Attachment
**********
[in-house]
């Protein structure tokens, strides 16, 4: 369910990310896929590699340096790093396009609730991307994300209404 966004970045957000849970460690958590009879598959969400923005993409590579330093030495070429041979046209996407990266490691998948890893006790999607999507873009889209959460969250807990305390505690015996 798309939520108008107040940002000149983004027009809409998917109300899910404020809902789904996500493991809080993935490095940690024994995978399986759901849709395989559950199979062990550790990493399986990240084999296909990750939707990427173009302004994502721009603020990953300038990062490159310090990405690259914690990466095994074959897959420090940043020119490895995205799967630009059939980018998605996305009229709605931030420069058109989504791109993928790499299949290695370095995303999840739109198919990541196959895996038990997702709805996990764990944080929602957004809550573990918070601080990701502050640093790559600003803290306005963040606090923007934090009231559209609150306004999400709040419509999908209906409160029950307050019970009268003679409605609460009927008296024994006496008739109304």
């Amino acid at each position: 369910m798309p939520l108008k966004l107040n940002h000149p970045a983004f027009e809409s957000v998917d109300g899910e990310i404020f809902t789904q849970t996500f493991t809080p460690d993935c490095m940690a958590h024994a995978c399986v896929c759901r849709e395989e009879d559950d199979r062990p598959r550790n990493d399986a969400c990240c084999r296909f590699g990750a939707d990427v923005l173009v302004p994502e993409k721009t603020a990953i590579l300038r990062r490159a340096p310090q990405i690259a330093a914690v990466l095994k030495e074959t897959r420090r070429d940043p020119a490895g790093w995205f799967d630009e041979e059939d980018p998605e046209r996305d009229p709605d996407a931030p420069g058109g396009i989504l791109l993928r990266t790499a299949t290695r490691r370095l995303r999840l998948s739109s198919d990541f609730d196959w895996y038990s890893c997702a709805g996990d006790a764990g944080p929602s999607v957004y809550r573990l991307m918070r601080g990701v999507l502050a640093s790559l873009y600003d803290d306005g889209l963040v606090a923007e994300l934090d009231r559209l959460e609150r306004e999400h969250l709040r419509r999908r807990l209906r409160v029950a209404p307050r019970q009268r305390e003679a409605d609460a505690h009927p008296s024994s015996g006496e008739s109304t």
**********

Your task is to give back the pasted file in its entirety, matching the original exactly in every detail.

[in-house]
């Protein structure tokens, strides 16, 4: 369910990310896929590699340096790093396009609730991307994300209404 966004970045957000849970460690958590009879598959969400923005993409590579330093030495070429041979046209996407990266490691998948890893006790999607999507873009889209959460969250807990305390505690015996 798309939520108008107040940002000149983004027009809409998917109300899910404020809902789904996500493991809080993935490095940690024994995978399986759901849709395989559950199979062990550790990493399986990240084999296909990750939707990427173009302004994502721009603020990953300038990062490159310090990405690259914690990466095994074959897959420090940043020119490895995205799967630009059939980018998605996305009229709605931030420069058109989504791109993928790499299949290695370095995303999840739109198919990541196959895996038990997702709805996990764990944080929602957004809550573990918070601080990701502050640093790559600003803290306005963040606090923007934090009231559209609150306004999400709040419509999908209906409160029950307050019970009268003679409605609460009927008296024994006496008739109304």
């Amino acid at each position: 369910m798309p939520l108008k966004l107040n940002h000149p970045a983004f027009e809409s957000v998917d109300g899910e990310i404020f809902t789904q849970t996500f493991t809080p460690d993935c490095m940690a958590h024994a995978c399986v896929c759901r849709e395989e009879d559950d199979r062990p598959r550790n990493d399986a969400c990240c084999r296909f590699g990750a939707d990427v923005l173009v302004p994502e993409k721009t603020a990953i590579l300038r990062r490159a340096p310090q990405i690259a330093a914690v990466l095994k030495e074959t897959r420090r070429d940043p020119a490895g790093w995205f799967d630009e041979e059939d980018p998605e046209r996305d009229p709605d996407a931030p420069g058109g396009i989504l791109l993928r990266t790499a299949t290695r490691r370095l995303r999840l998948s739109s198919d990541f609730d196959w895996y038990s890893c997702a709805g996990d006790a764990g944080p929602s999607v957004y809550r573990l991307m918070r601080g990701v999507l502050a640093s790559l873009y600003d803290d306005g889209l963040v606090a923007e994300l934090d009231r559209l959460e609150r306004e999400h969250l709040r419509r999908r807990l209906r409160v029950a209404p307050r019970q009268r305390e003679a409605d609460a505690h009927p008296s024994s015996g006496e008739s109304t």